A video clip of Democratic congressional candidate Ann McLane Kuster grabbing the camera of a staffer for U.S. Rep. Charles Bass, R-NH, at last week’s Statehouse rally with Vice President Joe Biden is going viral on the Internet after it was posted online by NHJournal.com.
The video purported to show a Bass staffer, later identified by the New Hampshire Union Leader as Bryan Klepacki, tracking Kuster while she was talking with former 1st Congressional District candidate Joanne Dowdell at the Biden event on Sept. 21.
Klepacki, while recording, attempted to get Kuster’s attention on a number of occasions before she grabbed the camera from him. Klepacki requested the camera back and Kuster said, “Nope,” before asking Klepacki if he is harassing her.
“I’m not trying to harass you,” Klepacki stated.
“I’ll call Charlie,” Kuster countered, “and I’ll tell him when you can have the camera back.”
As she walked away, Kuster could be heard saying, “F-him.”
The video tracking of candidates has become a popular phenomenon as rival campaigns attempt to catch the opposing side in an awkward, uncomfortable, or embarrassing moment.
At the Biden event, the vice president heaped praise on Kuster, saying it had been great getting to know her on the campaign trail.
Bass addressed the video in Salem on Wednesday, calling video tracking of candidates a "sad reality" but also "the way of life" in campaigns. He called Kuster's reaction in this instance "a little bit unexpected."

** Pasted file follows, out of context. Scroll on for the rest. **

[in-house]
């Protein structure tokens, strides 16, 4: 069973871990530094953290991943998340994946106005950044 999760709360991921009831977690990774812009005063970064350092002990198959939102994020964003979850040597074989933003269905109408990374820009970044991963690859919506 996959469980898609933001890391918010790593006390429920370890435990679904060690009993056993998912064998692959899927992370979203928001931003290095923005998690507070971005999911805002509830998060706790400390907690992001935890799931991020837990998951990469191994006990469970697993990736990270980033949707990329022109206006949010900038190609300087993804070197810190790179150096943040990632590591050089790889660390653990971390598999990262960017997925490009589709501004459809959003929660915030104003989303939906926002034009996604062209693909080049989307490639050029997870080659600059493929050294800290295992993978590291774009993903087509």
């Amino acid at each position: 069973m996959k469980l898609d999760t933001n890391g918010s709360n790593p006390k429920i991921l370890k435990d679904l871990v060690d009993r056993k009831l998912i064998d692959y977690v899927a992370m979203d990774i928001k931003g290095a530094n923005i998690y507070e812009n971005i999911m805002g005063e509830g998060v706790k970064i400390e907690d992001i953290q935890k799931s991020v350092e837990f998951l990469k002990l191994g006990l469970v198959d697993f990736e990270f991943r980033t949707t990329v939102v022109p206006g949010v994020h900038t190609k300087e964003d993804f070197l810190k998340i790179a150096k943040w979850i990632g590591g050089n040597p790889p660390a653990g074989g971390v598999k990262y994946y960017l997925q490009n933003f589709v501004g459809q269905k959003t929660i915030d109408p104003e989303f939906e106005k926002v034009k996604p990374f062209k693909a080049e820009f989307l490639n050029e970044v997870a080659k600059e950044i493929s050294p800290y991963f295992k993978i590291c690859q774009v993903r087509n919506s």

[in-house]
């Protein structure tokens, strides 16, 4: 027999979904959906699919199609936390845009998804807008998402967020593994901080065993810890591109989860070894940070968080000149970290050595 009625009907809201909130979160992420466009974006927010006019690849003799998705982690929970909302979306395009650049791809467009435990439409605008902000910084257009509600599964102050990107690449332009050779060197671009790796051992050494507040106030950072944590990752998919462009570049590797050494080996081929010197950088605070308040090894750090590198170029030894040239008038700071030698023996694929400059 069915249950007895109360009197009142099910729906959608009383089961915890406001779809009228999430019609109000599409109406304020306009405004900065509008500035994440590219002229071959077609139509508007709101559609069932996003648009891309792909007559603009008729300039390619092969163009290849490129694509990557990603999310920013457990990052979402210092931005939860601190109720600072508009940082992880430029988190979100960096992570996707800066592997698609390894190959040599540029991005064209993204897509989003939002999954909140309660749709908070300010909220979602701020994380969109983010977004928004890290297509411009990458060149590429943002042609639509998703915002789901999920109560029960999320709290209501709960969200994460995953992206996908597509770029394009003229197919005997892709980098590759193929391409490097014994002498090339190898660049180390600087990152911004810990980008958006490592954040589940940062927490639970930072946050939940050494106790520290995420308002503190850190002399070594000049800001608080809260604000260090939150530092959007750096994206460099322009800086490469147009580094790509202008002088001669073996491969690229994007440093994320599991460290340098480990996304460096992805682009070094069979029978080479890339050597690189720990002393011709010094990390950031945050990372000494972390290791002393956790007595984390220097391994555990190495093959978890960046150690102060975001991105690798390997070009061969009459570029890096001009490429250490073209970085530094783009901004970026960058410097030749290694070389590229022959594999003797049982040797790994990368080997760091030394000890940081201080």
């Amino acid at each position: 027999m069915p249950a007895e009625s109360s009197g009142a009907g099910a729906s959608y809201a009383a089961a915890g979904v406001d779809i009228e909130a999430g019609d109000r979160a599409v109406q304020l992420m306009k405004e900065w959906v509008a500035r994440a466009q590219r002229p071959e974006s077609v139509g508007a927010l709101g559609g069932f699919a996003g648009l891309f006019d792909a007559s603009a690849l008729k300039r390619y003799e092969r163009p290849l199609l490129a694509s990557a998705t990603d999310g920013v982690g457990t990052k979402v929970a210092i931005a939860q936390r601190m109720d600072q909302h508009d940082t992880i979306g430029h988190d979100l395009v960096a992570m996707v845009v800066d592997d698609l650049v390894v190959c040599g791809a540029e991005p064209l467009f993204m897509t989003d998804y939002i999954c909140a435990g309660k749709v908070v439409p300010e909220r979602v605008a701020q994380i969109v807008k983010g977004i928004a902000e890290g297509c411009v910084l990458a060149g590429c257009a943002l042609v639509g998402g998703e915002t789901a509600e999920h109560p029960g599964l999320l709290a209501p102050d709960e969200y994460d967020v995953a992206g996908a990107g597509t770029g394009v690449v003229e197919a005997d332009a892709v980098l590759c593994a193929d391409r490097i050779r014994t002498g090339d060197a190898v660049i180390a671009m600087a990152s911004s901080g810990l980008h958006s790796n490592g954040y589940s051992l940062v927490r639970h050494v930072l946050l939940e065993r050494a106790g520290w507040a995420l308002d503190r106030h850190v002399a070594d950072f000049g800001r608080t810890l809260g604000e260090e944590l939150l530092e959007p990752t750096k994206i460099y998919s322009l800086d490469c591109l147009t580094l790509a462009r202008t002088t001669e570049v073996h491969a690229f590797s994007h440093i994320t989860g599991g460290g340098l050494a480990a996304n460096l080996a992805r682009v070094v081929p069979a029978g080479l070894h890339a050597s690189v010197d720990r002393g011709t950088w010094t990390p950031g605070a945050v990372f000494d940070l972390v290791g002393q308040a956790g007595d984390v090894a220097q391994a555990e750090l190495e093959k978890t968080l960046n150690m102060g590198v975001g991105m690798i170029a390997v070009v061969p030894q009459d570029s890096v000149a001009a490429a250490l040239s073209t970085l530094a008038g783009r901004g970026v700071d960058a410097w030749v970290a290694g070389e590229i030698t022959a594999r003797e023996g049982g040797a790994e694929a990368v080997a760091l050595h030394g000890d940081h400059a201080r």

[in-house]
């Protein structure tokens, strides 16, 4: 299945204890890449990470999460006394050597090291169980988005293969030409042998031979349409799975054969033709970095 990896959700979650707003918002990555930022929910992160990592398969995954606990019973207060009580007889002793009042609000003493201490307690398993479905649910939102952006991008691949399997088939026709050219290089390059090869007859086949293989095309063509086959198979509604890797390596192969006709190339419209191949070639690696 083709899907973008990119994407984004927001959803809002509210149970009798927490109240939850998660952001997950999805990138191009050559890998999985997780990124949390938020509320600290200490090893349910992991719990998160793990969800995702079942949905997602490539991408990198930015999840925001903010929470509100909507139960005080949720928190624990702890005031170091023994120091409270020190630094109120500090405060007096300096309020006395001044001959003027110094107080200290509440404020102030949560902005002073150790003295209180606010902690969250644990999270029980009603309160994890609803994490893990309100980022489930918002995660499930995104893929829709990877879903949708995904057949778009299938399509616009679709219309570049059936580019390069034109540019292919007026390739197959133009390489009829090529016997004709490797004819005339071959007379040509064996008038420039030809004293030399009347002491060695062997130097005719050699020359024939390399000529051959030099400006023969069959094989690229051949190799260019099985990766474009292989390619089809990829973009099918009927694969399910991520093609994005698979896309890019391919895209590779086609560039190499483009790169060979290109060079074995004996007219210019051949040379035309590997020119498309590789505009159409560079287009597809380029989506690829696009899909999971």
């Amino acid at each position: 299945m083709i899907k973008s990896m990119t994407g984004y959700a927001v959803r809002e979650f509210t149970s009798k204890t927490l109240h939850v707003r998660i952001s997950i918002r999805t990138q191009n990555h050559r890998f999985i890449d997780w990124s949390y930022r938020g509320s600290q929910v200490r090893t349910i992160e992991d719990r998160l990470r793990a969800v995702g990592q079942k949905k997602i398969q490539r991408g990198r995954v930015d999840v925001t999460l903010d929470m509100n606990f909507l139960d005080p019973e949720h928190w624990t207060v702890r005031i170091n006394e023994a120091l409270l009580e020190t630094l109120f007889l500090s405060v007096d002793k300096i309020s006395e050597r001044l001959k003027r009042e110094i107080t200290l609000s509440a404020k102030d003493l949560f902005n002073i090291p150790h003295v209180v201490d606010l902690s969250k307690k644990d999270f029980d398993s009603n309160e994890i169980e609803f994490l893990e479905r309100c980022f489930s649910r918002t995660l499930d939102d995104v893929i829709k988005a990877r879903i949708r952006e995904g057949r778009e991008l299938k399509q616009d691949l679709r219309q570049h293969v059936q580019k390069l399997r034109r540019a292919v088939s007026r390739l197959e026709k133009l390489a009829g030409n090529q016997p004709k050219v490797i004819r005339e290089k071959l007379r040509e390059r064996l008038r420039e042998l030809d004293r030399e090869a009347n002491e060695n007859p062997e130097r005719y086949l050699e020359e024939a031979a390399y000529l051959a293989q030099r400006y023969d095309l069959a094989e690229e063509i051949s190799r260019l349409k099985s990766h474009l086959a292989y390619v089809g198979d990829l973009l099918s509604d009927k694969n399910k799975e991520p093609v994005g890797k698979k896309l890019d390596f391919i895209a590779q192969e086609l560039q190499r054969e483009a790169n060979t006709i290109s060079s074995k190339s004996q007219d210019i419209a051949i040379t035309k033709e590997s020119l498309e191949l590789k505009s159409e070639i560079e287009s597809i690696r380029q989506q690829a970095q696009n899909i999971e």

Scott Tranchemontagne, a spokesman for the Bass campaign, said in a statement that it is "routine" for candidates to ask questions on camera at events about opinions and political positions.
"There are certainly several people that canvass such events with cameras on behalf of the Kuster campaign," he said. "What makes this incident unusual is that the candidate ripped the camera out of the hand of someone attempting to ask her a question, refused to return it, and then verbally insulted him.”
In an emailed statement, Kuster claimed that Bass sent the staffer to track her at a public event and "nearly hit me in the face" with the camera during a conversation with Dowdell.
"I briefly took the camera from him and asked one of my supporters to return it moments later," she noted.
Kuster compared it to the "political bullying by Congressman Bass and the House Republicans (that) has resulted in a failed, do-nothing Congress. Bass's political bullying hasn't worked in Washington and I won't let it intimidate me or my campaign in New Hampshire." She said this kind of bullying is "what politicians do to try and save their political careers" in Washington.
"I am eager to debate the issues with Congressman Bass in a respectful and civil way, but I won't tolerate the Bass campaign’s attempts to intimidate me," she said.
Follow-up: Political experts wonder: Did tracker cross the line or did Kuster lose her cool?
Bass Addresses Kuster Video Flap